This is just a quick one to say that I’ve spun out the Postgres database support out of Known core and into a community supported plugin.

The reason for this is basically that I want to put in some significant data model changes into Known core in the next few months, and due to my other commitments (and lack of Postgres expertise), I don’t have the resources to maintain this myself.

Anyone who’s interested in picking up Postgres support, please reach out in the comments or by email. I’ll also do my best to keep things up to date, but I’m unfortunately spread pretty thin these days!

» Visit the project on Github...

I was recently trying to develop some Known schema changes, and had the need to start kicking about Known in a Postgres environment.

Known supports Postgres out of the box, but I admit it’s a less trodden path. I don’t routinely use Postgres (I tend to favour mysql/mariadb, purely because that’s what I’m used to), and it’s usually a pain to switch environments.

I previously built a docker development environment, so I took the obvious (and as it turned out trivial) next step to build a Postgres version.

Installation

  • Download and install docker
  • Add this docker image to known using composer composer require mapkyca/mapkyca-known-docker-postgres --dev

This will create a docker environment in /vendor/mapkyca/mapkyca-known-docker-postgres/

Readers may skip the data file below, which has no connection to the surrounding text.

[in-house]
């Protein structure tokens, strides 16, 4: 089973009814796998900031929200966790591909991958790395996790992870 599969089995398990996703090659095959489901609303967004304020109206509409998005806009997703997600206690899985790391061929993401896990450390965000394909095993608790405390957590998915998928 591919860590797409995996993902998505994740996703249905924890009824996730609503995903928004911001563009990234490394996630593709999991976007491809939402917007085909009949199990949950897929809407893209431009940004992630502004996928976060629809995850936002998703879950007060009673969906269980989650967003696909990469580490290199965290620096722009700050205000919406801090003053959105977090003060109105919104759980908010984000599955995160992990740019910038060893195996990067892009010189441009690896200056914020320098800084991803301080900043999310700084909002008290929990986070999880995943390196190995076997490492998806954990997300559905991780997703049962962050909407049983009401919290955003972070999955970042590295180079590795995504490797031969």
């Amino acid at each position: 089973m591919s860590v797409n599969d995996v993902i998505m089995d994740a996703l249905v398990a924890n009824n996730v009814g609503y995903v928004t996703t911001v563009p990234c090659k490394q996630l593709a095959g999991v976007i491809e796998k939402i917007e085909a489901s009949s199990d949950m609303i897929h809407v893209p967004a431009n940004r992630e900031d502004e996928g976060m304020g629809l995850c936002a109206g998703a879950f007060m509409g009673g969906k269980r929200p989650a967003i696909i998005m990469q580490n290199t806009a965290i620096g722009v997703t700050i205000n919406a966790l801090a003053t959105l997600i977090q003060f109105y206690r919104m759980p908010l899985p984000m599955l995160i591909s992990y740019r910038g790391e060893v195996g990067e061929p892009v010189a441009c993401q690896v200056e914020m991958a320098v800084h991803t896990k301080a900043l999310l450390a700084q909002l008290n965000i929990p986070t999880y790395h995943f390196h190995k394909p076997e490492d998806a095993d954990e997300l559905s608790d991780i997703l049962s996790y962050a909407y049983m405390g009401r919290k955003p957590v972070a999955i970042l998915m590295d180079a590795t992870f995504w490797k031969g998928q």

Usage

  • cd /vendor/mapkyca/mapkyca-known-docker-postgres/
  • docker-compose up
  • Point your browser at localhost:8089 and install in the usual way

» Visit the project on Github...

The other week, I wrote about introducing SQLite support to Known.

Seemingly, I was on a role, and because a client asked me to look in to Postgres support for a separate project, I thought I’d have a crack at implementing support for Known, which I’m glad has been merged in.

This turns out to have been useful to a bunch of folk, for which I am glad.

Installation

Postgres support is still in Beta, and MySQL is still the recommended database engine, so currently installation is a bit of a manual process.

First, you need to make sure you’ve got Postgres support built in to PHP:

Then, you need to modify your config.ini

Once you’ve done that, you need to install the schema, which currently needs to be done from the command line.

Assuming you got no errors, you should now be good to go!